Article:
Entertainment sector 'attractive'

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NEW YORK -- With Wall Street gearing up for its first quarterly earnings season of 2007, entertainment industry analysts continue to unveil their key stock picks for the new year, with differing views on the sector conglomerates.

One of the most prominent media analysts, Merrill Lynch's Jessica Reif Cohen, on Tuesday called shares of News Corp. and Time Warner Inc. her "top picks for 2007," while Bear Stearns analyst Spencer Wang suggested little further upside for TW's stock after a strong recent run.

Amid fast-developing digital-media models and concerns about a slowing U.S. economic momentum, Reif Cohen said TW and News Corp. should do well as they are "bellwether stocks with significant scope for continued shareholder returns" that also are "somewhat more insulated from a slowing U.S. economy than their peers." In addition, News Corp. and TW also are the two diversified media companies with the strongest online properties (MySpace and AOL, respectively), she added.

However, Wang in a note Tuesday was less bullish on TW, arguing it already is trading in line with its peers.

"While we are disappointed to have missed the recent move in TW's stock, we think TW shares are fairly valued at current levels," he said.

Wang last week unveiled shares of Viacom Inc. as his top sector pick for the new year and boosted his price target $4 to $49. Viacom's stock had seen the smallest 2006 gains out of all entertainment sector biggies.

Reif Cohen also said in a report that shares of the Walt Disney Co. continue to "trade at a discount to both News and TW and to (their) historical average" despite gaining strongly in '06. As such, she boosted her price target to $38 and maintained her "buy" rating.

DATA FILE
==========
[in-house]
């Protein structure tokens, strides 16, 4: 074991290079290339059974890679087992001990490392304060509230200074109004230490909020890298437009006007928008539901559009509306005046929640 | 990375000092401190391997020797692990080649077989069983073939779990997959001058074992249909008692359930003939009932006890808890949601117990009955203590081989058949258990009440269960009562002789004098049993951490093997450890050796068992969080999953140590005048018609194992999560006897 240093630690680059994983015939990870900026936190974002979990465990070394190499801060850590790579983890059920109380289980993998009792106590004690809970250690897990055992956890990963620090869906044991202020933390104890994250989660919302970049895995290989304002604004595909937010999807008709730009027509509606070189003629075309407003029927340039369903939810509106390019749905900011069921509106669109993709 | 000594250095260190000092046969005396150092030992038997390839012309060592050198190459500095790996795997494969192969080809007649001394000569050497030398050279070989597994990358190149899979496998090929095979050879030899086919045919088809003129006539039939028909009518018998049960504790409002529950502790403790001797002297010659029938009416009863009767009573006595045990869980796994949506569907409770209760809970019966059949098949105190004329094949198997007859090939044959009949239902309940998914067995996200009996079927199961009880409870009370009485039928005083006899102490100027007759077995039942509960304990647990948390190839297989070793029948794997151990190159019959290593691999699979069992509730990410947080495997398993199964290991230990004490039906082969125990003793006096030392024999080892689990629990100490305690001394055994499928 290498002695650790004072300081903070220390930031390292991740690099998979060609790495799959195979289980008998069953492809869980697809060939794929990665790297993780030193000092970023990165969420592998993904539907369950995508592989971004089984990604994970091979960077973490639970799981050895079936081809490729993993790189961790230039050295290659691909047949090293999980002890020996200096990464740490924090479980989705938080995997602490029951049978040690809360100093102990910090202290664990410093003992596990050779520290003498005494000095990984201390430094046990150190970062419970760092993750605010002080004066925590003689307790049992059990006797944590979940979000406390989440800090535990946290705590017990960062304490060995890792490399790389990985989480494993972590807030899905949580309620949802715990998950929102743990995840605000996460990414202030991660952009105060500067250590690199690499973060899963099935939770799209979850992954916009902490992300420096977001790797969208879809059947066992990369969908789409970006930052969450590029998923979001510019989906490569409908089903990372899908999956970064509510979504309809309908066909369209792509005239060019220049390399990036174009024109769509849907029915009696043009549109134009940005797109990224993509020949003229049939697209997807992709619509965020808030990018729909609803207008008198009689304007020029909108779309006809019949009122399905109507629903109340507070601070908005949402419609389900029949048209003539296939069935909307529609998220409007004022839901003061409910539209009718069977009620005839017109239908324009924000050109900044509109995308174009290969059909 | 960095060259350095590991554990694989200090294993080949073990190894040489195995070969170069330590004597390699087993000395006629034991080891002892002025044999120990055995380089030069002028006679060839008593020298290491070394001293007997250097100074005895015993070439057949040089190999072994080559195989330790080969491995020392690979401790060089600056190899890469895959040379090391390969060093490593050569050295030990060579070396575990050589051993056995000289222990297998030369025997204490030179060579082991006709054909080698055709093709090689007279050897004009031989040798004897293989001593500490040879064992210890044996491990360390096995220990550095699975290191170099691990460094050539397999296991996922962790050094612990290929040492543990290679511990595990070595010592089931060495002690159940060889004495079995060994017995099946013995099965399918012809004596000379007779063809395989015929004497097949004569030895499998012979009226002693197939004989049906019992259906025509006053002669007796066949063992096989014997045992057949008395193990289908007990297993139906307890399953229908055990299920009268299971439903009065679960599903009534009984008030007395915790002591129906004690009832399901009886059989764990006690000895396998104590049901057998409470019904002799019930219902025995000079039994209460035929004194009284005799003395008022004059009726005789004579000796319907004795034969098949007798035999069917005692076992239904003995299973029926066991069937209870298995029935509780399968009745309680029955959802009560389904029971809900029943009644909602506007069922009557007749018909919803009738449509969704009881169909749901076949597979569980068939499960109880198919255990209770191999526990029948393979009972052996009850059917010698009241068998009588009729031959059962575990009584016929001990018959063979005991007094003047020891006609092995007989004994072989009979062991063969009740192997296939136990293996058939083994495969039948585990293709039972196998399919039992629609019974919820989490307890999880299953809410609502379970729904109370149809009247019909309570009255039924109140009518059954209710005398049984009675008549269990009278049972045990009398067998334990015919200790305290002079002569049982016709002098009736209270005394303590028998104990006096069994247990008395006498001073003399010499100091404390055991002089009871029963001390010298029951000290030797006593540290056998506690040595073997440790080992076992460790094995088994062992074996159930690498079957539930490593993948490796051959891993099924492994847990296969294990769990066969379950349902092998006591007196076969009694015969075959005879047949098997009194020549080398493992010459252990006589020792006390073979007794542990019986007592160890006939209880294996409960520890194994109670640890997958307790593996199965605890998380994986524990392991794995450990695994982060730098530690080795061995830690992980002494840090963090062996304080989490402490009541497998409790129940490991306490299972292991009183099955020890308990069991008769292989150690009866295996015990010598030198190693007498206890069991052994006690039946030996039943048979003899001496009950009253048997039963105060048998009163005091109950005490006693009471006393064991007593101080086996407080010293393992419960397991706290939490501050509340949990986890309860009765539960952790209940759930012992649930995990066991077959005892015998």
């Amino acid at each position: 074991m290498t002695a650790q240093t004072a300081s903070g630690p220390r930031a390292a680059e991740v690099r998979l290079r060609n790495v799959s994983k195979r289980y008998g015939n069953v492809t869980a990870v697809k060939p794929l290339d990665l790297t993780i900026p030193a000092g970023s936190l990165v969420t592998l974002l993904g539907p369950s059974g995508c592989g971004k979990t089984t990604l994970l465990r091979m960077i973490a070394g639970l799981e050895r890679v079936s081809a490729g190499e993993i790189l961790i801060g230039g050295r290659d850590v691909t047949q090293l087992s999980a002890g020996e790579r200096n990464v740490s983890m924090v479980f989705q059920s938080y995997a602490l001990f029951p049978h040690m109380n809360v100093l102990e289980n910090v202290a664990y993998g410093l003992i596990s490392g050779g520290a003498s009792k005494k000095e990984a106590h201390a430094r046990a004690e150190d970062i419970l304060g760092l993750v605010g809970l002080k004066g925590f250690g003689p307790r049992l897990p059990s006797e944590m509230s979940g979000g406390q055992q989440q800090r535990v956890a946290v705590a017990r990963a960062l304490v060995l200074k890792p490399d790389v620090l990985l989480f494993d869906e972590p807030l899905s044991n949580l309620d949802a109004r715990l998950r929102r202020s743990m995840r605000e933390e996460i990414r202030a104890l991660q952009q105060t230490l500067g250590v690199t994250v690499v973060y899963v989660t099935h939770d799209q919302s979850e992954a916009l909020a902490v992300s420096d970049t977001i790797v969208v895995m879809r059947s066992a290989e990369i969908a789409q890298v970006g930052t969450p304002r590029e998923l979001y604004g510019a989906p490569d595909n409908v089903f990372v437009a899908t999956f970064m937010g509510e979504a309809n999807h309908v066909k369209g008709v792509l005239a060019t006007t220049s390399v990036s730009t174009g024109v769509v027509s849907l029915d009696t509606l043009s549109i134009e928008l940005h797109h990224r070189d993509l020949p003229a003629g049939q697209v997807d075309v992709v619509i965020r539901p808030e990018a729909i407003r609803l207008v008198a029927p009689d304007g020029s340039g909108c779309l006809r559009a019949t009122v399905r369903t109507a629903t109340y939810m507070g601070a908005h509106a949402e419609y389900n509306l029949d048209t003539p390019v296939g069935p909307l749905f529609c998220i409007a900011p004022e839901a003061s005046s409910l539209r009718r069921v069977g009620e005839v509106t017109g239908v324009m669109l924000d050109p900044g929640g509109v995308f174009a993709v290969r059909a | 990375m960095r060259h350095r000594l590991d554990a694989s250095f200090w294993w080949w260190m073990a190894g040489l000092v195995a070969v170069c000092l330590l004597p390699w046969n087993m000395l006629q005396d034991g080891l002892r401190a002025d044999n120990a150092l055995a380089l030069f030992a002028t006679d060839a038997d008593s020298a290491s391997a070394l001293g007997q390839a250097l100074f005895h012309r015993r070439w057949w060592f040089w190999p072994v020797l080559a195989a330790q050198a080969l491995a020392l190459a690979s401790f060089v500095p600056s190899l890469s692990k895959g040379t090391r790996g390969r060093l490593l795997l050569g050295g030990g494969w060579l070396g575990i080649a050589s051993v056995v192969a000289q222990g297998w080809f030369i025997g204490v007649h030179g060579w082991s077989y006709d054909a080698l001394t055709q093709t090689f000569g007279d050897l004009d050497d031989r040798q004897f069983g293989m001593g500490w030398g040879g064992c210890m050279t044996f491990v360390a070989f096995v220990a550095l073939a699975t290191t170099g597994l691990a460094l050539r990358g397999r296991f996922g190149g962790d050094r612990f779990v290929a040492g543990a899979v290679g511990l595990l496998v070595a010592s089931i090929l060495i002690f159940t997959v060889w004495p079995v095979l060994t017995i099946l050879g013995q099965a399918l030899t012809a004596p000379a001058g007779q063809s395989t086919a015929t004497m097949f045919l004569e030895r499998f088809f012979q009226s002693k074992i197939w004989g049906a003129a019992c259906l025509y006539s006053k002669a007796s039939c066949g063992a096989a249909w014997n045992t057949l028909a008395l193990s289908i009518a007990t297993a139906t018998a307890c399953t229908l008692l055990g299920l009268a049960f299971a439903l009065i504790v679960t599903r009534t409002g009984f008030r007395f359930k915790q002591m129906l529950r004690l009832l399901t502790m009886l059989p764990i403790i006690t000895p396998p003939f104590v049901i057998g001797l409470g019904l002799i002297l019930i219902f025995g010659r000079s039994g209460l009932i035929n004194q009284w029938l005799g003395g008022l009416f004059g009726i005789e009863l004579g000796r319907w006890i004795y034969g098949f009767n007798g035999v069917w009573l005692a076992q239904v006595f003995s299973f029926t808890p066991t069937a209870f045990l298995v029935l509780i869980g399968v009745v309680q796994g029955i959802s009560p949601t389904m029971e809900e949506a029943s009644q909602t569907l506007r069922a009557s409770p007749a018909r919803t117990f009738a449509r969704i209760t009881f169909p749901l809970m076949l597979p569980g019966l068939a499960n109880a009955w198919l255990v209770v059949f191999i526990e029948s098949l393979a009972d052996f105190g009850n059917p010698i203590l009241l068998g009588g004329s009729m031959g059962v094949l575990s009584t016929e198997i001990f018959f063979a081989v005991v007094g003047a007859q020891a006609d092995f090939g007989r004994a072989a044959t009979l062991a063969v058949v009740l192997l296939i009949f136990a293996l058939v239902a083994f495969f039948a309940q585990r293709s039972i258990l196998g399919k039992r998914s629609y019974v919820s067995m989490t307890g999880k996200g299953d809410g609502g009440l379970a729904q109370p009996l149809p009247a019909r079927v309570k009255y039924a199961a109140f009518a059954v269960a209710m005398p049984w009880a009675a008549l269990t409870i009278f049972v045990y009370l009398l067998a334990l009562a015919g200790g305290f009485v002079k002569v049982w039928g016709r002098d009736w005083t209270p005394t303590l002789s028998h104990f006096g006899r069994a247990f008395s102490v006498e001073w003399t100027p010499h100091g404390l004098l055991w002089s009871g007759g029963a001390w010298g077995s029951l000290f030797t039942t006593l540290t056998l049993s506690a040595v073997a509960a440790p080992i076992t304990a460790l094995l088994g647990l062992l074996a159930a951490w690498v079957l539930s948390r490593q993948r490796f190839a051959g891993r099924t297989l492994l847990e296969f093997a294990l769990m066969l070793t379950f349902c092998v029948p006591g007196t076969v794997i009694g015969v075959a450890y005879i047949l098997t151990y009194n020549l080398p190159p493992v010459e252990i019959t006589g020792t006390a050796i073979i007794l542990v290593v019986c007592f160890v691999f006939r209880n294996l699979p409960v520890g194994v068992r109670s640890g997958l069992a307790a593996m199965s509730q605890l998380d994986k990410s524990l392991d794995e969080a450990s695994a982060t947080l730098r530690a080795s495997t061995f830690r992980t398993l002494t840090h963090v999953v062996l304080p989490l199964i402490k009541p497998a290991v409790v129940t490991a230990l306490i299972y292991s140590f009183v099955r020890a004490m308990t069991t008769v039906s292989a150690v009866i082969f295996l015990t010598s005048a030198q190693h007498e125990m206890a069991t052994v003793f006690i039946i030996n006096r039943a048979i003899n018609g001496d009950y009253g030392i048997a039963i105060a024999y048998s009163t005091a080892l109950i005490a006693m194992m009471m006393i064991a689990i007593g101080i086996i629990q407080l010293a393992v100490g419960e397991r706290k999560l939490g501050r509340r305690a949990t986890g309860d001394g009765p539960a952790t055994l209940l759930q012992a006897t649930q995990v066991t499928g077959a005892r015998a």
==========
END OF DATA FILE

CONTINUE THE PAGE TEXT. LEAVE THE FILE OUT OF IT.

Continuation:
Reif Cohen also had some general advice for media and entertainment investors, which echoed comments from others on the Street.

"After two years of lagging performance, diversified media significantly outperformed the market in 2006," she said. "Given the shift in sentiment that has accompanied this move, we no longer feel like contrarian investors (versus a year ago) and have the general sense that the easy money was made in 2006."

Overall, she argued that the sector is "still attractive" and is "likely to outperform again." However, she suggested investors be "more selective" this year.

As key risks for entertainment stocks this year, Reif Cohen cited the "less-than-sanguine views of the Merrill Lynch economics and advertising teams," as well as the possibility of a strike by the actors and writers guilds.

"Given this backdrop, we do not anticipate another year of 20%-plus upside for the majority of the group," she said. "We are more inclined toward names with more defensive characteristics or company-specific catalysts."

A team of UBS media and entertainment analysts recently suggested a similarly selective approach to European sector investments this year. They cited News Corp.-controlled U.K. satellite firm British Sky Broadcasting and German pay TV provider Premiere as key stock selections for 2007.
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